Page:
The next step in network evolution will be to incorporate OTN functions. OTN is an ITU standard that provides several useful features including:
- performance monitoring,
- protection switching,
- loopback on client ports with diagnostics, and
- forward error correction (FEC).
OTN will add new elements to improve performance, reduce cost, and facilitate management in the optical domain without manipulating the client signal—the client signal is transparent. In addition, it will enable in-service performance monitoring and protection switching. OTN features, like the Layer 2 features, can be added to the same hardware platform. The 8xGbE muxponder would then have a 10.709-Gbps OTU-2 line-side interface instead of a 10-Gbps LAN or WAN interface to accommodate the additional OTN performance monitoring and FEC.
A telco case study
A large telco in the U.S. Midwest had strong customer demand for Ethernet services from two mid-rise office buildings that terminate traffic on a metro central office (CO). Fiber links were at exhaust between the CO and the office buildings. Both office buildings were communications hubs with significant traffic originating from and terminating in them. Several of the telco’s large corporate customers had offices in both locations. In addition, several of these customers wanted Ethernet VLAN service between both offices and the terminating CO.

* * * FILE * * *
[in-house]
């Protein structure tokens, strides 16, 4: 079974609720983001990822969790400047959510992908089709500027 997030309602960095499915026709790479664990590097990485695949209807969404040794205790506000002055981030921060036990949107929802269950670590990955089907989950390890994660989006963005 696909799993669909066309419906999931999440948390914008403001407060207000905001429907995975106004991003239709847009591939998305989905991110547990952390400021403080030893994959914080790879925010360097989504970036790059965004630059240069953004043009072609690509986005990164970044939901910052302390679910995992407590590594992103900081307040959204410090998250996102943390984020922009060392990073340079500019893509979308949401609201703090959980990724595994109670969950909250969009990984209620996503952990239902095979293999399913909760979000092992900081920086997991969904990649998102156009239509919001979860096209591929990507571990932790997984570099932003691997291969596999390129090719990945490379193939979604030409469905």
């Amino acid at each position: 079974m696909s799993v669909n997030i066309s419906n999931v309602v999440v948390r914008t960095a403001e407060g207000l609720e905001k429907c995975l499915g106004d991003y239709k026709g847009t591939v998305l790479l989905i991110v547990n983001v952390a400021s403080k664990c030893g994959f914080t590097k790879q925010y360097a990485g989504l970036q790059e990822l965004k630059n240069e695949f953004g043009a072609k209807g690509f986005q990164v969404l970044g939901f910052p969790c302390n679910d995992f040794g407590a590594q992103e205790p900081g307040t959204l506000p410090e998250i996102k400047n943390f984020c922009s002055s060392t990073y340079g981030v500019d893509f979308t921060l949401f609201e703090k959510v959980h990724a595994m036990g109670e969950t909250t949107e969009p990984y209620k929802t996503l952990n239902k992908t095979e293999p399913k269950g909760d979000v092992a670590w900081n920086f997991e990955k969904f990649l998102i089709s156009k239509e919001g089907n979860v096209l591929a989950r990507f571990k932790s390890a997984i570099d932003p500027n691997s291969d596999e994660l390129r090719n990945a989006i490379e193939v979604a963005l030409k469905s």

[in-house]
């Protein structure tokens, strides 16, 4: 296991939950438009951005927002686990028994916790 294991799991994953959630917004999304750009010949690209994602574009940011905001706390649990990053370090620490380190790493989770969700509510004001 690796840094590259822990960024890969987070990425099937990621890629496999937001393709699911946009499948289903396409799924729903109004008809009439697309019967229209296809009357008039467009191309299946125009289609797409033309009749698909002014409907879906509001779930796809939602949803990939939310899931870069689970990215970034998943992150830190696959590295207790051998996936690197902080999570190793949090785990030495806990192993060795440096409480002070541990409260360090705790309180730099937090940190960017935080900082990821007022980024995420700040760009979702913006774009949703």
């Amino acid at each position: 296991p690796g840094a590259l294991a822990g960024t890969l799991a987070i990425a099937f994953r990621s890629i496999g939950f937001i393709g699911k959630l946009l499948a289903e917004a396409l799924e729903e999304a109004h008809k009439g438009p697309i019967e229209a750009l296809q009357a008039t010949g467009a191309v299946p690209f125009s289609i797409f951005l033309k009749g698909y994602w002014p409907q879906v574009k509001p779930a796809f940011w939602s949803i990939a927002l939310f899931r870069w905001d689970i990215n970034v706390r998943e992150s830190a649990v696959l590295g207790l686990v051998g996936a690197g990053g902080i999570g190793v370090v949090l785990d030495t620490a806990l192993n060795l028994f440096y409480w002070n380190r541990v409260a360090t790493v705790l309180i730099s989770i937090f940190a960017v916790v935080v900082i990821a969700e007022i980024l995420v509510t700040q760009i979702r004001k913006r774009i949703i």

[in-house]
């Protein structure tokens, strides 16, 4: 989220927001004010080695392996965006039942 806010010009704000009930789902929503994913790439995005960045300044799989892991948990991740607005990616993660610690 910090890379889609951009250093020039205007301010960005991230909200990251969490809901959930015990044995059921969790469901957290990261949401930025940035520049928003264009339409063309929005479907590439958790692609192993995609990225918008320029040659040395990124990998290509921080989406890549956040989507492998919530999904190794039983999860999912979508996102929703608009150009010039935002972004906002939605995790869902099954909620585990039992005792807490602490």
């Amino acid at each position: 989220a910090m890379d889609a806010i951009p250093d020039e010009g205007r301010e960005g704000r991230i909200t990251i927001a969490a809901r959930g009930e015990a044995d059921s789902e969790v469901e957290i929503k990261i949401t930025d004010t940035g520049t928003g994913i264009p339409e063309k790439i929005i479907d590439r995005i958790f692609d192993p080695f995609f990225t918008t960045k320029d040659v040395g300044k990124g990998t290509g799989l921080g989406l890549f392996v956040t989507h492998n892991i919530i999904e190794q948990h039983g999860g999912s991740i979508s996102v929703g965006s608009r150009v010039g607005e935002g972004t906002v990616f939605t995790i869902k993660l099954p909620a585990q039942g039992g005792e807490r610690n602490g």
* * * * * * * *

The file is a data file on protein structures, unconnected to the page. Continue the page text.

It was important to provide the GbE links between the office buildings and the CO, but it was also important to deploy a platform that could provide a migration path to Layer 2 services, such as VLANs, and possibly OTN in the future. In addition, the telco wanted a 10GbE path between the two office buildings for diversity and also to facilitate VLAN service with RSTP.
The telco decided to place DWDM on these links and overlay the DWDM with 8xGbE muxponders to conserve wavelengths in anticipation of the growing demand for GbE at each office building. The 8xGbE muxponder at each location provided an immediate solution for point-to-point Ethernet connectivity, and the diverse path between the two office buildings provides protection in the event of a fiber cut. The three-node network shown in Figure 3 can easily be upgraded with a software configuration change to facilitate VLAN services as they are requested by the telco’s customers.